Records: Lakers 15-3 (1st in West) Suns 15-5 (3rd in West)
Offensive ratings: Lakers 108.1 (14th in league) Suns 115.3 (1st in league)
Defensive ratings: Lakers 100.3 (3rd in league) Suns 110.5 (25th in league)
Projected Starting Lineups: Lakers: Derek Fisher, Kobe Bryant, Ron Artest, Pau Gasol, Andrew Bynum
Suns: Steve Nash, Jason Richardson, Grant Hill, Amare Stoudemire, Channing Frye
The Lakers Coming in:Well, I asked for it. I said I wanted to see the Lakers tested and we got that. You can thank me later, because without that we get no dramatic Kobe bank shots.
But we should not be under the impression the Lakers played a great game. In particular, their fourth-quarter pick and roll defense was painfully bad. It’s not the kind of thing you freak out about in December, but it gives the team something to think about and work on as they start to travel a little and play some more quality teams (two games against the Jazz coming up, then there is that Cleveland team on Christmas).
The Suns Coming in: The Suns may mot play the best defense in the league, but they wouldn’t let a guy tie his shoe during the game and do nothing about it.
Phoenix comes into this game on the second night of a back-to-back, having beaten Sacramento last night (Phoenix in Sacramento then LA, they should call this the Purple Road Trip for them). The Kings put up a good fight and none of the Suns stars got to take the fourth quarter off. The Suns had lost their two previous games to the Knicks and Cavs.
The Suns have played 17 of their first 26 on the road and apparently have no friends in the NBA Schedule Maker’s office.
What’s been interesting, especially after those two losses, was the words coming out of the Suns locker room. Coach Alvin Gentry said the team seemed to lack confidence. Nash and Amare echoed those thoughts (as did some opposing players). It’s interesting and odd to hear a 15-5 team say they lack confidence, especially a Suns team that a few years back played with such swagger. Their system and style is only going to work if they play with that kind of confidence, and apparently that is lacking somewhat.
The quote of the day comes from Get Banged on (via JE Skeets): “If Brad Miller jumps … does he really leave the ground?”
Also, off topic, long time reader/commenter here AusPhil is coming out to Los Angeles from Australia for a few days starting later this week. He wants to attend a Laker game or two, so if anyone has tickets they want to sell to the upcoming home games (T-Wolves, Kings, just not the Cavs on Christmas) shoot me an email and I’ll try to hook you two up.
Keys to game: We tend to think of the Suns as the run and gun squad, the Lakers slowing it down and getting the ball in the post. But so far this season, the Suns average 0.3 more possessions per game more than the Lakers — the two teams play at almost the exact same pace. Part of that is that the Lakers do push the ball off turnovers and Bynum/Gasol run the floor well and get early position down low and score quickly that way. (Plus, other teams are working hard to slow the Suns down.)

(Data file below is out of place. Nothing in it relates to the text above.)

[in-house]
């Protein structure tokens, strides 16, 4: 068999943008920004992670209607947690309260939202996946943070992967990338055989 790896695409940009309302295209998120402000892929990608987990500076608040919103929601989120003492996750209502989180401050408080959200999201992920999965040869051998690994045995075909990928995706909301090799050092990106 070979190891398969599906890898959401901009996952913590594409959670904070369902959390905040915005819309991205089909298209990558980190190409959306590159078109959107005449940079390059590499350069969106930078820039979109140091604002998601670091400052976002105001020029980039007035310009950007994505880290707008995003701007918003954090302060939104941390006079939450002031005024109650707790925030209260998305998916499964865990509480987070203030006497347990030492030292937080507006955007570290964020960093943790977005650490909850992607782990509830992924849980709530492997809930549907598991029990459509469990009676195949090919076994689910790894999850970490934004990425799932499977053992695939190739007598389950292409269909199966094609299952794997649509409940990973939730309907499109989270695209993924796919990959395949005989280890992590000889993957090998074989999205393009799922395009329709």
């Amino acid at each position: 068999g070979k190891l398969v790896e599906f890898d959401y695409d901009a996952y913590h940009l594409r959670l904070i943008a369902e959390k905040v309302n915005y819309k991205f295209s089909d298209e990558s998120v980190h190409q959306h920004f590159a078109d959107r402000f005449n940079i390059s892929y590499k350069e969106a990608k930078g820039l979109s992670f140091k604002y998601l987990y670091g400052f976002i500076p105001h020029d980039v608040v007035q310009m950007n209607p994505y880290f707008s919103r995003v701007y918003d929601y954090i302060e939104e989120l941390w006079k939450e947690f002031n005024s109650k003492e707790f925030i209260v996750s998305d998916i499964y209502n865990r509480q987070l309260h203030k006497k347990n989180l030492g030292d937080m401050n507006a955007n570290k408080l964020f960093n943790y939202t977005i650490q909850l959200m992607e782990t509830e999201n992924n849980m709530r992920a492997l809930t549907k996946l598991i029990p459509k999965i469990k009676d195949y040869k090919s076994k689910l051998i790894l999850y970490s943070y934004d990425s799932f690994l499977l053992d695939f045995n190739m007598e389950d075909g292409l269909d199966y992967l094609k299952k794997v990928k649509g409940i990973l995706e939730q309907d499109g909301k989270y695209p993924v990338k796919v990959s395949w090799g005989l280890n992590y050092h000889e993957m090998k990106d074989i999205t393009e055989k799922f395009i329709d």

The Suns are shooting well from three as a team, 43.8%. They get good looks from their the same way they generate all their offense — via Steve Nash’s great decision making. Bill Bridges did a great breakdown of the early season Suns last meeting and his description of how they get points is still spot on:
1. Nash penetration. Usually to his left. Swing out with his left hand to the right corner 3. Or a further swing from the corner to the key and wing for open 3’s
2. Kick out from left block by Richardson or Hill after a double. Usually to the right wing to Frye/other shooter for open 3
3. PUJIT – no need to say more
Unlike most right handed players, Nash tends to penetrate going left. This is function of two factors,
- Amare tends to pick to Nash’s left – this naturally leads to his rolling from the right side or popping for a shot on the right and Amare is a strong right-handed player.
- Nash has a deadly jumpshot off the dribble to the right. He is not nearly as comfortable shooting over his right shoulder.
So force Nash to the right to discourage penetration and live with the jump shots.
In the past we have called this the “Steve Nash treatment” which is to let him dribble (no player in the league holds on to his dribble better) and make him the shooter. He’s a pretty good shooter, there is a price to pay, but better Nash scores 25 and has 7 assists than if he scores 14 and has 14 assists, that is when the Suns are dangerous, when the whole team is flowing. The Lakers did a good job with this last game, and Nash got frustrated and frustrated with the officiating (remember he made the glasses gesture to Violet Palmer?).
On offense last meeting, the Lakers won by establishing themselves in the post, both Bynum and Kobe. Bynum really gives Stoudemire fits. But tonight the Suns can give minutes to a true center in Robin Lopez as a counter. Of course, last meeting the Lakers were without Gasol, so the Lakers have their own counter move waiting.
Hopefully this is another game where we get to see The Taco Unit.
Where you can watch: 6:30 start at Staples Center, you can watch on Fox Sports and listen on 710 ESPN radio.